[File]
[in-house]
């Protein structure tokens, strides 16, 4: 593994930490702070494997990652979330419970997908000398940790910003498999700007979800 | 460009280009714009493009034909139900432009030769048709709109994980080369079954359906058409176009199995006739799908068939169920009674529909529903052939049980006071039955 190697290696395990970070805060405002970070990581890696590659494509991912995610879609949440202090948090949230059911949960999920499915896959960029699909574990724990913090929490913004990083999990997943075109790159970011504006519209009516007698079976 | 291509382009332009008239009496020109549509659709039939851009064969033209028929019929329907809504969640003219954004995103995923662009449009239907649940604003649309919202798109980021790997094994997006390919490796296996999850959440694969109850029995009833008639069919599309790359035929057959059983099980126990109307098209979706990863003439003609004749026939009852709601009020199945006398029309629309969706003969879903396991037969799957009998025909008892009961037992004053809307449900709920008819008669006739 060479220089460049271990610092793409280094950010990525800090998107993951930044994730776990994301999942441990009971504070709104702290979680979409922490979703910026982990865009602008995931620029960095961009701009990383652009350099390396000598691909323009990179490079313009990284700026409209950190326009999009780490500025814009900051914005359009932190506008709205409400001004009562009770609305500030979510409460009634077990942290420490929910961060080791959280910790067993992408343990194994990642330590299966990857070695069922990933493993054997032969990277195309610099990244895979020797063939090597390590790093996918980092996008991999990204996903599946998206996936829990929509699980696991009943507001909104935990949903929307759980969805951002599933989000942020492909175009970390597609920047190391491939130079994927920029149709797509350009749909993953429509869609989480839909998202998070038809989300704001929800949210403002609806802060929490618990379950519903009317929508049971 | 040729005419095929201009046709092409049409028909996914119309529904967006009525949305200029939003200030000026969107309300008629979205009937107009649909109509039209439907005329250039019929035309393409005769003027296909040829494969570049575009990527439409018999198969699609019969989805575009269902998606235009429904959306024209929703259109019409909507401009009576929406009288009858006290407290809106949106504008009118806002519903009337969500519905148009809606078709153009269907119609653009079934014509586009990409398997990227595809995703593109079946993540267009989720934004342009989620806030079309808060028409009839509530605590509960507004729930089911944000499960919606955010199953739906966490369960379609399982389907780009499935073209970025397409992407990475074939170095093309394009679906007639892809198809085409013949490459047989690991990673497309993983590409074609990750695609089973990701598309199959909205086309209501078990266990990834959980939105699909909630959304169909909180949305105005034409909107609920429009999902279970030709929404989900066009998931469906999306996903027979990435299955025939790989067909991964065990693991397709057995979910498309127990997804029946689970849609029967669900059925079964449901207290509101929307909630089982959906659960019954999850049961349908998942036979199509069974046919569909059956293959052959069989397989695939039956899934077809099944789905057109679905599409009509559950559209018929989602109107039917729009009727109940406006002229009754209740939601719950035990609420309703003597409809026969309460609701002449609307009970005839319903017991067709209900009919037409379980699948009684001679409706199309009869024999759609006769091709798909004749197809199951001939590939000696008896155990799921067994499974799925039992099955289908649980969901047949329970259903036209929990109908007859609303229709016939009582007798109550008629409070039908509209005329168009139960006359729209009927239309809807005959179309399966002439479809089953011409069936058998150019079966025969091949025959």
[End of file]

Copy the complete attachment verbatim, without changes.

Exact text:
[in-house]
């Protein structure tokens, strides 16, 4: 593994930490702070494997990652979330419970997908000398940790910003498999700007979800 | 460009280009714009493009034909139900432009030769048709709109994980080369079954359906058409176009199995006739799908068939169920009674529909529903052939049980006071039955 190697290696395990970070805060405002970070990581890696590659494509991912995610879609949440202090948090949230059911949960999920499915896959960029699909574990724990913090929490913004990083999990997943075109790159970011504006519209009516007698079976 | 291509382009332009008239009496020109549509659709039939851009064969033209028929019929329907809504969640003219954004995103995923662009449009239907649940604003649309919202798109980021790997094994997006390919490796296996999850959440694969109850029995009833008639069919599309790359035929057959059983099980126990109307098209979706990863003439003609004749026939009852709601009020199945006398029309629309969706003969879903396991037969799957009998025909008892009961037992004053809307449900709920008819008669006739 060479220089460049271990610092793409280094950010990525800090998107993951930044994730776990994301999942441990009971504070709104702290979680979409922490979703910026982990865009602008995931620029960095961009701009990383652009350099390396000598691909323009990179490079313009990284700026409209950190326009999009780490500025814009900051914005359009932190506008709205409400001004009562009770609305500030979510409460009634077990942290420490929910961060080791959280910790067993992408343990194994990642330590299966990857070695069922990933493993054997032969990277195309610099990244895979020797063939090597390590790093996918980092996008991999990204996903599946998206996936829990929509699980696991009943507001909104935990949903929307759980969805951002599933989000942020492909175009970390597609920047190391491939130079994927920029149709797509350009749909993953429509869609989480839909998202998070038809989300704001929800949210403002609806802060929490618990379950519903009317929508049971 | 040729005419095929201009046709092409049409028909996914119309529904967006009525949305200029939003200030000026969107309300008629979205009937107009649909109509039209439907005329250039019929035309393409005769003027296909040829494969570049575009990527439409018999198969699609019969989805575009269902998606235009429904959306024209929703259109019409909507401009009576929406009288009858006290407290809106949106504008009118806002519903009337969500519905148009809606078709153009269907119609653009079934014509586009990409398997990227595809995703593109079946993540267009989720934004342009989620806030079309808060028409009839509530605590509960507004729930089911944000499960919606955010199953739906966490369960379609399982389907780009499935073209970025397409992407990475074939170095093309394009679906007639892809198809085409013949490459047989690991990673497309993983590409074609990750695609089973990701598309199959909205086309209501078990266990990834959980939105699909909630959304169909909180949305105005034409909107609920429009999902279970030709929404989900066009998931469906999306996903027979990435299955025939790989067909991964065990693991397709057995979910498309127990997804029946689970849609029967669900059925079964449901207290509101929307909630089982959906659960019954999850049961349908998942036979199509069974046919569909059956293959052959069989397989695939039956899934077809099944789905057109679905599409009509559950559209018929989602109107039917729009009727109940406006002229009754209740939601719950035990609420309703003597409809026969309460609701002449609307009970005839319903017991067709209900009919037409379980699948009684001679409706199309009869024999759609006769091709798909004749197809199951001939590939000696008896155990799921067994499974799925039992099955289908649980969901047949329970259903036209929990109908007859609303229709016939009582007798109550008629409070039908509209005329168009139960006359729209009927239309809807005959179309399966002439479809089953011409069936058998150019079966025969091949025959």